Scientific investigation has given Vermeer’s famous 1650’s masterpiece, Girl Reading a Letter at an Open Window, a dramatic new look that returns it to the image originally painted by the artist.
A full restoration has returned Johannes Vermeer’s well-known and much-loved painting Girl Reading a Letter at an Open Window to its original condition and appearance, just as it was when it left the artist’s studio during the late 1650s.
But it is no longer the same painting that the world has come to know and love. In fact, the meticulous restoration has revealed a stunning feature of the original work that has remained hidden from the world for almost two and a half centuries.
The work, which went on public display at the Gemäldegalerie Alte Meister in Dresden, Germany, on 10 September, now contains a depiction of a naked cupid figure on the rear wall of the scene, a feature that dramatically changes the intent and interpretation of the painting.
The revelation makes it clear that the girl in the painting is reading a letter that contains news about a romantic relationship and provides a contextual comment on love and human interaction.
The painting is part of the ‘Johannes Vermeer. On reflection’ exhibition which also features several other of the surviving Vermeer works that contain similar images of cupid as a key reference point from the artist.
The canvas, painted around 1657-1659, was acquired in Paris in 1742 for the collection of Saxon Prince Elector Friedrich Augustus II, and has been one of the principal works in Dresden’s Gemäldegalerie ever since.
An X-ray taken of the painting in 1979 showed that there was a fully overpainted picture-within-a-picture of a nude Cupid that adorned the room’s rear wall in the background.
Annaliese Mayer-Meintschel first published this fascinating finding in 1982, and it has been cited in many works on the subject.
Since then, art commentators and academics assumed that Vermeer rejected the Cupid painting as he was unhappy with the composition, and painted over the room’s rear wall himself.
However, in a restoration and research project that began in 2017 and was supported by a panel of international experts, the conservation team made or re-evaluated X-rays, infrared reflectance spectroscopies and microscopies of the oil painting.
The backing canvas was also analysed in detail and research was conducted into the painting’s restoration history.
Multiple colour samples were taken from Vermeer’s painting and the layers and consistency were analysed in Dresden Academy of Fine Arts’ Laboratory of Archaeometry.
As a result, the overpainting of the cupid figure has been radically reassessed.
Art experts can now safely state that it was not Vermeer himself who painted over the background, and that the retrospective change was applied at least several decades after the painting was made, and significantly after the artist’s death.
A full-surface X-ray fluorescence scan of the painting, conducted with the support of the Rijksmuseum in 2017, confirmed our new findings on the overpainting.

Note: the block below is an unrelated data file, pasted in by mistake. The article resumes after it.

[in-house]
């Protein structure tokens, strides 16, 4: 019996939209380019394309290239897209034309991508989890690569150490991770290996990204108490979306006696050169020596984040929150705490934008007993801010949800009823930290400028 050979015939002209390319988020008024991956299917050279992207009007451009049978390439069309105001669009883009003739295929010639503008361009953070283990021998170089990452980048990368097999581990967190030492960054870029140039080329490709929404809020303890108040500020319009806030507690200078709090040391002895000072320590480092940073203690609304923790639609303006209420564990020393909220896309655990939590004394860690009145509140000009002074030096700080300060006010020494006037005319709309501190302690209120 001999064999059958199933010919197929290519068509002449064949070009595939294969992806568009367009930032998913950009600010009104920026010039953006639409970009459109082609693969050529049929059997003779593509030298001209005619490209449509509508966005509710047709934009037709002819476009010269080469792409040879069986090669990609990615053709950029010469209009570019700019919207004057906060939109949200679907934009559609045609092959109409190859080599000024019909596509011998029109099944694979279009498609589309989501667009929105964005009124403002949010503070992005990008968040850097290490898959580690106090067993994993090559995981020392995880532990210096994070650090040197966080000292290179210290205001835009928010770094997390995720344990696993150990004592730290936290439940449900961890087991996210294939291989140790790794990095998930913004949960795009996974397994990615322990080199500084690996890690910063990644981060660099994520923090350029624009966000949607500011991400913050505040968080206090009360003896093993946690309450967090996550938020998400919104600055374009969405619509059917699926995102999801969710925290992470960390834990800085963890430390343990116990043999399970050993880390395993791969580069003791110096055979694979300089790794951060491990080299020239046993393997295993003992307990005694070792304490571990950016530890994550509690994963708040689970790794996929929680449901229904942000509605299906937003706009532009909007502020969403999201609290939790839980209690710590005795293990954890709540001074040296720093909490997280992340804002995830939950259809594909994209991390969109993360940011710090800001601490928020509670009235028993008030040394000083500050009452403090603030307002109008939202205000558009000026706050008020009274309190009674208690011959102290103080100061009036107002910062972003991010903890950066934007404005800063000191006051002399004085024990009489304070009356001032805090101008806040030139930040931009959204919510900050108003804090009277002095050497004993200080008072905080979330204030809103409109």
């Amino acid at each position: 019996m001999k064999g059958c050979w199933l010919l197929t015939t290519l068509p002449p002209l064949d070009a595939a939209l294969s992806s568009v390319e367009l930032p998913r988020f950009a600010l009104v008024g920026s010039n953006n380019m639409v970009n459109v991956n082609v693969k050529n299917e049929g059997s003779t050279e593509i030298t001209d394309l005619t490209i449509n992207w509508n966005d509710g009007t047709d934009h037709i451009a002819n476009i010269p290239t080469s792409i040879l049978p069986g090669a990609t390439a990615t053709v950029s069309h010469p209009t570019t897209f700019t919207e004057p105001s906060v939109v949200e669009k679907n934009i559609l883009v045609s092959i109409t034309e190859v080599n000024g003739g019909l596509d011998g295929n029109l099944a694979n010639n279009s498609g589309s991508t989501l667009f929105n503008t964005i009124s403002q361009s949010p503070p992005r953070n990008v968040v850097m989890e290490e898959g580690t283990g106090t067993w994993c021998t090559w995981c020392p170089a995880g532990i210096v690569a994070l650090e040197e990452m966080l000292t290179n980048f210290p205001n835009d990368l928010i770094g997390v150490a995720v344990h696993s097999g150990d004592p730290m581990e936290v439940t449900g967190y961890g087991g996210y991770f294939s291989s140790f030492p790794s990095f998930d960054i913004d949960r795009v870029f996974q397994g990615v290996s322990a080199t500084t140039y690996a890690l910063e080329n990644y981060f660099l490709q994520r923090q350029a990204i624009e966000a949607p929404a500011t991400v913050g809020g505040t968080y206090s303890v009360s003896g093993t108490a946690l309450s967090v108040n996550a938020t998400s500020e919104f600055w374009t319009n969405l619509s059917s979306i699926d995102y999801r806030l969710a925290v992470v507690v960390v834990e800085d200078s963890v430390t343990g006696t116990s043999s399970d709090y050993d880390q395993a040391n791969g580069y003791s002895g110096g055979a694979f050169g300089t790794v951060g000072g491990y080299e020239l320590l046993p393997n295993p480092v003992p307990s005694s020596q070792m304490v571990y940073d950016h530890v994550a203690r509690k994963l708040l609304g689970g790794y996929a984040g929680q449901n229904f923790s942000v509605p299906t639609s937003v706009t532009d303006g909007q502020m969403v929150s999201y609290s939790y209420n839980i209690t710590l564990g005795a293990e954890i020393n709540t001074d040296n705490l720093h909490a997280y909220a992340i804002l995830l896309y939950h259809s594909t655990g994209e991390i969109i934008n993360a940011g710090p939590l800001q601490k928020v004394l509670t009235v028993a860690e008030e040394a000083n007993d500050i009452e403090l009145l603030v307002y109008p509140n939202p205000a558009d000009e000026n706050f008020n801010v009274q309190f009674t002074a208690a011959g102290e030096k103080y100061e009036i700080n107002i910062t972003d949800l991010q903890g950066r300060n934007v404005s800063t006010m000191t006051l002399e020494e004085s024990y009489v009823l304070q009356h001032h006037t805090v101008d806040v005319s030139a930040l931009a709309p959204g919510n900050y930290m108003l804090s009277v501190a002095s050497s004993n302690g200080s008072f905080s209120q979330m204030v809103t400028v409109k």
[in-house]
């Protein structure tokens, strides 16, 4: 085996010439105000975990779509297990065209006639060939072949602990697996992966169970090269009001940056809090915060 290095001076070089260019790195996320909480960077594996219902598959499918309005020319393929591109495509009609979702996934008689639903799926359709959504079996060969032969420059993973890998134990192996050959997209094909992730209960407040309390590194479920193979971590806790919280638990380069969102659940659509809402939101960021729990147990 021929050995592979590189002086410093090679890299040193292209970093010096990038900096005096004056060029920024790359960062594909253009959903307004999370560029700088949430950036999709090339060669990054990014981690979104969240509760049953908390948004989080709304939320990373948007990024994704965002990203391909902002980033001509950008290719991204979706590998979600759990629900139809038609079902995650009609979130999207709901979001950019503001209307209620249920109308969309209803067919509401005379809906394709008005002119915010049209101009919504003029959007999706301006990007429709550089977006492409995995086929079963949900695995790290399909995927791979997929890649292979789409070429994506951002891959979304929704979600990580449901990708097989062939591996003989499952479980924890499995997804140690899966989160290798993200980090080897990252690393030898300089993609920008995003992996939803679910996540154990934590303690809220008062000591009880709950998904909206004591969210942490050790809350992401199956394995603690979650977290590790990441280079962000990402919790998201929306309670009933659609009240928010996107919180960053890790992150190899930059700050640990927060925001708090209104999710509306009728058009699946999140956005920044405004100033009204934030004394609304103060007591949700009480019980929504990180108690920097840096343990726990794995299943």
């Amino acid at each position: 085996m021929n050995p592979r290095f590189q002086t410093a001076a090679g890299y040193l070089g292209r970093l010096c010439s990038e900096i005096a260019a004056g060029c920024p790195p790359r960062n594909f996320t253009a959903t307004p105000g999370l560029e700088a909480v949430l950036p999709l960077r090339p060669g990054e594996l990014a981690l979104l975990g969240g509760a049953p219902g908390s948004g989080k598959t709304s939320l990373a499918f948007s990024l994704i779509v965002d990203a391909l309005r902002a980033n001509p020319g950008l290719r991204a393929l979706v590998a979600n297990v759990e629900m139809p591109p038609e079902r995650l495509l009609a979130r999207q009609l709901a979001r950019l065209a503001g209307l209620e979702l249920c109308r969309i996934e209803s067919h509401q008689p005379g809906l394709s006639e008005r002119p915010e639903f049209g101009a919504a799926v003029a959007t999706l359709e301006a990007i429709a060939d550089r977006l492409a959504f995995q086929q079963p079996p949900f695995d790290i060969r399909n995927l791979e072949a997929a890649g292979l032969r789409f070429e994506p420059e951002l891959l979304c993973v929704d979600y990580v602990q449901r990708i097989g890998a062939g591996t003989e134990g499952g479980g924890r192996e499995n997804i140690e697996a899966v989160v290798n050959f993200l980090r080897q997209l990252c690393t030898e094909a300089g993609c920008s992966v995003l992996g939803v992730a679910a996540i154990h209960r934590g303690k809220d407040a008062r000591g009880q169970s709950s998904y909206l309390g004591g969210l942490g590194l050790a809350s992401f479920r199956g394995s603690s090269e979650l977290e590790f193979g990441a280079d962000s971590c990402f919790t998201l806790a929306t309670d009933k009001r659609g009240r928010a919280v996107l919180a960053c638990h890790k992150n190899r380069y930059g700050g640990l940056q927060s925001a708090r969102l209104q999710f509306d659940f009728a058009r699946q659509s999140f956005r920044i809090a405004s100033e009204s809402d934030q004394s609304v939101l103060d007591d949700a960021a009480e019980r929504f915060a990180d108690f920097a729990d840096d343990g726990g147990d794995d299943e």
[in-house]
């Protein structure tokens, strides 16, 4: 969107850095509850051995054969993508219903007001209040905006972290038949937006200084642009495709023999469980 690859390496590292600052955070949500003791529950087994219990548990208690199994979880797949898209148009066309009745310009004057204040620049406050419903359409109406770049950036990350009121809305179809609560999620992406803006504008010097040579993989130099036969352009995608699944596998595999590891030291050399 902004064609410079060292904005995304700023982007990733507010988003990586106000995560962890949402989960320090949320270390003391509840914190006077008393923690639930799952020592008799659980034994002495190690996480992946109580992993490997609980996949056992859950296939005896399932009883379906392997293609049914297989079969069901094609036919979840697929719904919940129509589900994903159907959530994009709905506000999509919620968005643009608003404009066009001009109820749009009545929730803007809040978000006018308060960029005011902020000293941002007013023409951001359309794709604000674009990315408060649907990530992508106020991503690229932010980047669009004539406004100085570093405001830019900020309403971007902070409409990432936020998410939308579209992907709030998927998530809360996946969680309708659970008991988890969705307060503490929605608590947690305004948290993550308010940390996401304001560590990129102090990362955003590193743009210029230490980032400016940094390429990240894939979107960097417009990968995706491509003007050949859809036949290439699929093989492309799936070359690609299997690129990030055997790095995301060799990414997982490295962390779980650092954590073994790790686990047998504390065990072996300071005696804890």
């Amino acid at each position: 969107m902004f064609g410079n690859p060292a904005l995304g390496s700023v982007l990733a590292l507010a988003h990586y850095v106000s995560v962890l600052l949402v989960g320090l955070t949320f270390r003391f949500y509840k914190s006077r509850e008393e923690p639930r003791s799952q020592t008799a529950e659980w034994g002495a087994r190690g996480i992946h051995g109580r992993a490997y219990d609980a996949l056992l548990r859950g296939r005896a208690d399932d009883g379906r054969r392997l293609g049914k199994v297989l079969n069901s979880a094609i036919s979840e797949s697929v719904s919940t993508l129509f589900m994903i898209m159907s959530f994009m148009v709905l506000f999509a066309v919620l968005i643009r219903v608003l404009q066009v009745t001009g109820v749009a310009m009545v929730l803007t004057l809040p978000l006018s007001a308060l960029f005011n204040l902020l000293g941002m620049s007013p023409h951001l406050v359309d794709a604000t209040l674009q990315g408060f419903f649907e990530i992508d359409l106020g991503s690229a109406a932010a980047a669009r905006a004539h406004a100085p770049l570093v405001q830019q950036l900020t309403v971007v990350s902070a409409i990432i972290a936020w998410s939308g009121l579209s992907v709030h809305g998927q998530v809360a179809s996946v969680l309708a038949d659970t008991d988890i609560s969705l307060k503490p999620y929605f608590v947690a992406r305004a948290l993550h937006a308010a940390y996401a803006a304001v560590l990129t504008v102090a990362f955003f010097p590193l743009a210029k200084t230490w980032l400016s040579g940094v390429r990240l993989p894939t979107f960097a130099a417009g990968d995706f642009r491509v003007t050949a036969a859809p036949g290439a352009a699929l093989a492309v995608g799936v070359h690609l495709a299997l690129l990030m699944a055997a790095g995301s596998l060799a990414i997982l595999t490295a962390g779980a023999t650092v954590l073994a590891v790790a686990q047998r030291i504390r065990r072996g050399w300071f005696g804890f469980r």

Given the strong evidence that a third party had painted over the Cupid retroactively, Staatliche Kunstsammlungen Dresden (SKD), endorsed by the panel of experts, made the decision in early 2018 to remove the overpainted layer.
Christoph Schölzel, a conservator at the SKD Paintings Conservation Workshop, took on overall responsibility for restoration of the painting. The over paint was painstakingly removed by hand with a scalpel, a process that required meticulous care and incredible delicacy.
The restoration process, completed in early 2021, gives the painting has an entirely new look. A standing Cupid with a bow, arrows and two masks has been revealed in the background, enriching the room’s rear wall as a picture-within-a-picture. The figure is treading on the masks of pretence lying on the ground before him – a sign of sincere love overcoming deception and hypocrisy. The presence of Cupid in the composition is a meaningful ‘comment’ that adds greatly to the painting’s message.
Stephan Koja, Director of the Gemäldegalerie Alte Meister und Skulpturensammlung bis 1800 said: “It is in Girl Reading a Letter that Vermeer discovers his own, distinct style. It marks the beginning of a series of paintings in which individuals, generally women, pause during an activity to find a moment of calm, and to reflect. In this series, Vermeer examines fundamental existential questions, in particular in this piece: restoring the Cupid in the background shows us the master from Delft’s true intention. Beyond the superficial romantic context, it makes a fundamental statement on the nature of true love. Until now, we could only see this as a fragment. Now we know what a key role it plays in his oeuvre.”
Uta Neidhardt, Head Conservator and Exhibition Curator explains: “The changed appearance of the Girl Reading a Letter at an Open Window, including the overpainting removed at the borders of the canvas, gives us an opportunity to reconsider the painting’s composition and how it works visually.”
The restored masterpiece is on display in an historically accurate ebony frame in the ‘Johannes Vermeer On Reflection’ exhibition until 2 January 2022.